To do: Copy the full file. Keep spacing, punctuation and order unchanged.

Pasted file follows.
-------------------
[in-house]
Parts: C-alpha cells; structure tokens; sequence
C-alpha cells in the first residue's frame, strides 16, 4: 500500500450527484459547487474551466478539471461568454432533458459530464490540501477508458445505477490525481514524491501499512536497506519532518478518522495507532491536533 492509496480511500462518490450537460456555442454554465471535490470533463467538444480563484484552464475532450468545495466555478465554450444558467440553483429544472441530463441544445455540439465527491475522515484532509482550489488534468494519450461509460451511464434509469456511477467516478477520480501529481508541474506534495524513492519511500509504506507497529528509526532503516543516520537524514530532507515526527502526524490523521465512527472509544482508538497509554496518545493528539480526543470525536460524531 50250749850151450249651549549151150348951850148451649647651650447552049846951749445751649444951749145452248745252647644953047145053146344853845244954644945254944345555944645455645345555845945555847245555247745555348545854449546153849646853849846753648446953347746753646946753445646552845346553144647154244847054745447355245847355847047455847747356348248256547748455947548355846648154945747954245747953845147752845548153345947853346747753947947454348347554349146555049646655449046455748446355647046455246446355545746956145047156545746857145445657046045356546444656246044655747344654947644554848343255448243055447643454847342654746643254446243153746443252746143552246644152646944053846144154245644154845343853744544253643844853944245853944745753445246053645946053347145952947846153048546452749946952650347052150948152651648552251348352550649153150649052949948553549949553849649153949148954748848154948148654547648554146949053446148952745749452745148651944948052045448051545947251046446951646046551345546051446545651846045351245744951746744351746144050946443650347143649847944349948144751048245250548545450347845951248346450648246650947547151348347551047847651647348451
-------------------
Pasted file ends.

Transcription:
[in-house]
Parts: C-alpha cells; structure tokens; sequence
C-alpha cells in the first residue's frame, strides 16, 4: 500500500450527484459547487474551466478539471461568454432533458459530464490540501477508458445505477490525481514524491501499512536497506519532518478518522495507532491536533 492509496480511500462518490450537460456555442454554465471535490470533463467538444480563484484552464475532450468545495466555478465554450444558467440553483429544472441530463441544445455540439465527491475522515484532509482550489488534468494519450461509460451511464434509469456511477467516478477520480501529481508541474506534495524513492519511500509504506507497529528509526532503516543516520537524514530532507515526527502526524490523521465512527472509544482508538497509554496518545493528539480526543470525536460524531 50250749850151450249651549549151150348951850148451649647651650447552049846951749445751649444951749145452248745252647644953047145053146344853845244954644945254944345555944645455645345555845945555847245555247745555348545854449546153849646853849846753648446953347746753646946753445646552845346553144647154244847054745447355245847355847047455847747356348248256547748455947548355846648154945747954245747953845147752845548153345947853346747753947947454348347554349146555049646655449046455748446355647046455246446355545746956145047156545746857145445657046045356546444656246044655747344654947644554848343255448243055447643454847342654746643254446243153746443252746143552246644152646944053846144154245644154845343853744544253643844853944245853944745753445246053645946053347145952947846153048546452749946952650347052150948152651648552251348352550649153150649052949948553549949553849649153949148954748848154948148654547648554146949053446148952745749452745148651944948052045448051545947251046446951646046551345546051446545651846045351245744951746744351746144050946443650347143649847944349948144751048245250548545450347845951248346450648246650947547151348347551047847651647348451